Incorporating a diverse range of characters is one of the best ways to create a captivating fictional book. You’ve probably seen some cliche characters in every literary scenario, from the super-strong hero to the devoted timid servant.
But does every story have these characters? Is it important to include all kinds of characters? What exactly is their role?
We are here to answer all these questions, and break down the anatomy of characters you will traditionally find in a fictional book.
Types of Characters
The Protagonist, also known as an agonist, is the lead character of the story around which the whole plot revolves.
It is a misconception that the protagonist is always the hero of the story. 90% of the time we observe the protagonists are good characters yet they can be virtuous or evil or neutral.
We can further classify protagonists into –
When we say the word ‘hero’, it is the classic character that comes to our mind. The lead character is lauded for their dauntlessness, idealism, ethics, and achievements.
Example – Harry Potter, Batman, Moana, etc.
It is not the villain. Anti-hero refers to the protagonist who lacks the traditional heroic qualities of courage, strength, etc. They don’t have any evil intentions but do commit unethical acts.
Example – Deadpool, Severus Snape
As mentioned earlier, the protagonist can be evil. So they are villains, and more or less the story revolves around them. You can consider it as the plot from the point of view of the villain.
Example – Maleficent from the movie Maleficent, Megamind
The antagonist is anti-agonist or anti-protagonist. The antagonist is the opposing force for the protagonist. It causes obstacles and creates challenges that keep the plot moving.
Just like the protagonist, the antagonist can be evil or good, although it is observed that antagonists are most of the times evil. They are the classic villains of the plots.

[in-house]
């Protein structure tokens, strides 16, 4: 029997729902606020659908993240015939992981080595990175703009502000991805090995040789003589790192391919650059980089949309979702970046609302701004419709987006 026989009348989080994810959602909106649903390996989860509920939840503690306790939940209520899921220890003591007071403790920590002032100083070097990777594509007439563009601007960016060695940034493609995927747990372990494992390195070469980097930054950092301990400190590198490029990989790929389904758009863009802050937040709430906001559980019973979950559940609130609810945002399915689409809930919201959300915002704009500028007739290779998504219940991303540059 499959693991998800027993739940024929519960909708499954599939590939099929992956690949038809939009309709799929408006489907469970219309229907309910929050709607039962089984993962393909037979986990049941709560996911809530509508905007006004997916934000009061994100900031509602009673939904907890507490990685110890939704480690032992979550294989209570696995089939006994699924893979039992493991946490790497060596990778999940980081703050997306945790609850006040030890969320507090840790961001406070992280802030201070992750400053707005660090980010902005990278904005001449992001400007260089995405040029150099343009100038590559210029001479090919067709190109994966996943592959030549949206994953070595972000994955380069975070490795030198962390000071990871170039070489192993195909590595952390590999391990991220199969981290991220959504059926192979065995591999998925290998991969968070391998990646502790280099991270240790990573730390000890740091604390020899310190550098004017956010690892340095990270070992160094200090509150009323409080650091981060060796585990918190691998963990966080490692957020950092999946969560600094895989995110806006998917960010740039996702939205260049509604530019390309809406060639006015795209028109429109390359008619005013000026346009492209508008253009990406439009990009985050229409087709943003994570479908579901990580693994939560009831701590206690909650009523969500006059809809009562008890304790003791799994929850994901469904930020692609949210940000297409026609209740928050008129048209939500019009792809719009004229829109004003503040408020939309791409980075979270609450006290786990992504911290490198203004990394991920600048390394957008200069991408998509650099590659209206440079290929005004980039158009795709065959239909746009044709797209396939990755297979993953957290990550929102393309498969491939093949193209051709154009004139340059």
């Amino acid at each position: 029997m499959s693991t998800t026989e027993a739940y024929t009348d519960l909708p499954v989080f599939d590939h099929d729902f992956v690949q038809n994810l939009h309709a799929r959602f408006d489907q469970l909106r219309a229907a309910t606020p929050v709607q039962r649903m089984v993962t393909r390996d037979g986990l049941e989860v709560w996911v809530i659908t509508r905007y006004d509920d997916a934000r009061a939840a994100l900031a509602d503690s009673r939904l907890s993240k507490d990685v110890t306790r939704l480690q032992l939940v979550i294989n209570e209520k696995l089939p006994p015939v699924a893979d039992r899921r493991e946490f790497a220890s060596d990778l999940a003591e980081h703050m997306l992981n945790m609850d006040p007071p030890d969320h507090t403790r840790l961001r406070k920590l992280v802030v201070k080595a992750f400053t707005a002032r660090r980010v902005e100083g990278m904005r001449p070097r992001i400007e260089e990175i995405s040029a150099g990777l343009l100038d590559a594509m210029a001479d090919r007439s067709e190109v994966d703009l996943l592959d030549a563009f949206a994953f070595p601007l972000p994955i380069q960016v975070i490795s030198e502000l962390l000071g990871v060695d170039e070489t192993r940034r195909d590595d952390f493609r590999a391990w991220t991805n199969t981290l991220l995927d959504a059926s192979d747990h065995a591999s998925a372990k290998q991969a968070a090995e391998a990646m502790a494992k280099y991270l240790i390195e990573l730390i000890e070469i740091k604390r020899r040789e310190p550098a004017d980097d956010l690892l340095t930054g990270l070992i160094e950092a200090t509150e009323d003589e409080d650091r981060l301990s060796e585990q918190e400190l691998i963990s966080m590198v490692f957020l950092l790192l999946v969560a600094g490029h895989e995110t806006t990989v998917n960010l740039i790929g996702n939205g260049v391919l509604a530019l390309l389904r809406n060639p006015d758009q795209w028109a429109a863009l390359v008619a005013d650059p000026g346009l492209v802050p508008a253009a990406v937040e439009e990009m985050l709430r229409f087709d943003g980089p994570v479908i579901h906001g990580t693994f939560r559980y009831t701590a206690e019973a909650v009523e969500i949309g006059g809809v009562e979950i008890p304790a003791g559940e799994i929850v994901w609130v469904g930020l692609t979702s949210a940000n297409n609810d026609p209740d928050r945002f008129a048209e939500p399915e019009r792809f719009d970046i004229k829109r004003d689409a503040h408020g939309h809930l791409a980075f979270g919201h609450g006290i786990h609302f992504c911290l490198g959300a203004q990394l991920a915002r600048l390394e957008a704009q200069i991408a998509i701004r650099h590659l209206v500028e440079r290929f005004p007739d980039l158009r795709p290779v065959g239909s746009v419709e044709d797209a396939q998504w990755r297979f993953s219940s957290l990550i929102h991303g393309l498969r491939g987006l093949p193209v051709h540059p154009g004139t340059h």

The protagonist and the antagonist are complementary to each other.
Example – Lord Voldermort from Harry Potter, Darth Vader from Star Wars
It is not essential that the antagonist is a physical character, it is an opposing ‘force’. Therefore, if you are watching a movie that depicts catastrophic incidents or reading such a book, then the antagonist in such a realm would be a wave of the tsunami or a volcanic eruption. In the Jurassic Park series, the antagonist is the giant T-rex.
If you change the point of views, it won’t take longer to comprehend and interchangeably see antagonist as the protagonist.
For example, if we take the story of Sleeping Beauty, when told from the POV of Princess Aurora, she is the protagonist, the evil witch Maleficent is the antagonist.
Whereas, when the story is retold from the POV of Maleficent, she is the protagonist and the Kingdom is the antagonist.
In easy terms, they are the sidekicks of the protagonist. You can consider them as the secondary protagonists as they are seen just as close to the protagonists, and are usually their companions.
Although they are ‘secondary’, they are just as important as the protagonists.